Wordsworth wrote an endless poem in blank verse on” the growth of a poet’s mind.” I shall attempt a more modest feat for a more distracted age: a blog, “Things which a Lifetime of Trying to Be a Poet has Taught Me.”
Ancient men marveled at the regularity of the movements of the heavens, which enabled them to predict the paths of the planets. It was not until modern times though that we were able fully to appreciate just how mathematical are the laws that govern the operations of the physical universe—all of it, not just the visible parts. Music is mathematics applied to pitch and time. It is more than that, but not less. So poets from Milton to MacDonald to Lewis and Tolkien have, in an appropriate metaphor indeed, portrayed creation as a song or a dance. It was in Job all along: at creation the morning stars sang together and all the sons of God shouted for joy.
COMMENTARY, JOB 38:7
The Novas were the trumpets,
The Black Holes played the bass,
The Comets were the clarinets,
The concert hall was Space.
The Stars were violins,
The Angels sang in thirds,
The Planets danced a minuet,
Jehovah wrote the words.
And still they sing together,
And with the inner ears
The clear-souled man can listen yet:
The music of the spheres.
Remember: for more poetry like this, go to https://lanternhollow.wordpress.com/store/ and order Stars Through the Clouds! Also look for Inklings of Reality and Reflections from Plato’s Cave, Williams’ newest books from Lantern Hollow Press: Evangelical essays in pursuit of Truth, Goodness, and Beauty. And look for Williams’ very latest book, Deeper Magic: The Theology behind the Writings of C. S. Lewis, from Square Halo Books!
Donald T. Williams, PhD
“But these are all dead, and I am alive!” I objected, shuddering.
“Not much,” rejoined the sexton with a smile, “—not nearly enough! Blessed be the true life that the pauses between its throbs are not death!”
“The place is too cold to let one sleep!” I said.
“Do these find it so?” he returned. “They sleep well—or will soon. Of cold they feel not a breath: it heals their wounds.—Do not be a coward, Mr. Vane. Turn your back on fear, and your face to whatever may come. Give yourself up to the night, and you will rest indeed. Harm will not come to you, but a good you cannot foreknow.”
George MacDonald, Lilith ch. vii (1895).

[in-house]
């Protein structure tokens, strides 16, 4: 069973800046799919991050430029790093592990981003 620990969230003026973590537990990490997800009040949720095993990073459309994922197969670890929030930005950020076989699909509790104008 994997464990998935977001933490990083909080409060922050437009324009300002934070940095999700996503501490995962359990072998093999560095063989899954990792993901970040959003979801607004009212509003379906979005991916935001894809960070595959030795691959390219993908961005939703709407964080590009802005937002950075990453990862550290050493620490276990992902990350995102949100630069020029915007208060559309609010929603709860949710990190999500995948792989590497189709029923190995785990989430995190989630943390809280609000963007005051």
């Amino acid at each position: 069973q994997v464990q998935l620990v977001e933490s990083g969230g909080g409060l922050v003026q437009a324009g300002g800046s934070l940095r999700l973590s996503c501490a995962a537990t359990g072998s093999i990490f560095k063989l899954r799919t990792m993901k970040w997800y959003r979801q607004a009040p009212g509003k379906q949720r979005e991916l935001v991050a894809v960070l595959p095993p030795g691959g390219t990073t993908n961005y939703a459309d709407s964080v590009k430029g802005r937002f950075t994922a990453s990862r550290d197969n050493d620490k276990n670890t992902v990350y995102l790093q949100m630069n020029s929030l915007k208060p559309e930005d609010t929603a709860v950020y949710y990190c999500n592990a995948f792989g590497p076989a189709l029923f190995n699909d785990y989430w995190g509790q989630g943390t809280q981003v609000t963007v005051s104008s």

The other night I fell asleep with my windows open. A refreshing chill awakened me. Summer’s days were numbered. Autumn was literally in the air.
Vigorously as I maintain that spring is the joy and crown of the seasons, I have come to appreciate the retreat of summer before the advance of autumn. There are obvious reasons for this: crisp air, golden afternoons, brilliant leaves. There are, however, less obvious reasons: lengthening shadows, shortening days, death. If spring’s motif is resurrection, autumn’s motif is death. What is the succession of changing leaves but a vivid death march, with the brilliant maples in the vanguard and the subdued crimson of the stately oaks holding the rearguard? And, when the last of the oak leaves has given up the ghost, what remains on the branches? Thousands of magnificent little death monuments, the bronzed beech leaves.
For the conclusion of last year’s Trinity season, I wrote a paean to maturity under the sun. Under the sun, though, what follows maturity? Death. In embracing the former, we cannot help but receive the latter — to lay down in the cold, not knowing when we will rise.
In the merciful providence of God we need not flee the brilliance or the cold of advancing death. This thing, which once was our dread enemy, has been conquered by a Man. It is now His instrument for cleansing the old earth’s palate for the new earth, and our palate for the resurrection. Just as sleep has ever been His instrument for cleansing our palates for the new day, and autumn His instrument for cleansing the world’s palate for the freshness of spring.